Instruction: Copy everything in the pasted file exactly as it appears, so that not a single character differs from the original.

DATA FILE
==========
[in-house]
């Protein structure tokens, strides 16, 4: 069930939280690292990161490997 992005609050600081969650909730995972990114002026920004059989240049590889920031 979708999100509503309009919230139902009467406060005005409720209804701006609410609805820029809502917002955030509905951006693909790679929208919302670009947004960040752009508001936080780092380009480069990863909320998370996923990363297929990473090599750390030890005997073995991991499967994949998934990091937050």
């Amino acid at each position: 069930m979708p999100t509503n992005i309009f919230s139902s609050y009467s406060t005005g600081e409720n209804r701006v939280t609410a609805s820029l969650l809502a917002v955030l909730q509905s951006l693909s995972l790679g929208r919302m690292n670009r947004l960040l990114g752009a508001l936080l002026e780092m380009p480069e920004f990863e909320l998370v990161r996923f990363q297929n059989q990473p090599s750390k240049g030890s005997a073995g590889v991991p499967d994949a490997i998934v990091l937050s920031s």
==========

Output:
[in-house]
């Protein structure tokens, strides 16, 4: 069930939280690292990161490997 992005609050600081969650909730995972990114002026920004059989240049590889920031 979708999100509503309009919230139902009467406060005005409720209804701006609410609805820029809502917002955030509905951006693909790679929208919302670009947004960040752009508001936080780092380009480069990863909320998370996923990363297929990473090599750390030890005997073995991991499967994949998934990091937050």
């Amino acid at each position: 069930m979708p999100t509503n992005i309009f919230s139902s609050y009467s406060t005005g600081e409720n209804r701006v939280t609410a609805s820029l969650l809502a917002v955030l909730q509905s951006l693909s995972l790679g929208r919302m690292n670009r947004l960040l990114g752009a508001l936080l002026e780092m380009p480069e920004f990863e909320l998370v990161r996923f990363q297929n059989q990473p090599s750390k240049g030890s005997a073995g590889v991991p499967d994949a490997i998934v990091l937050s920031s």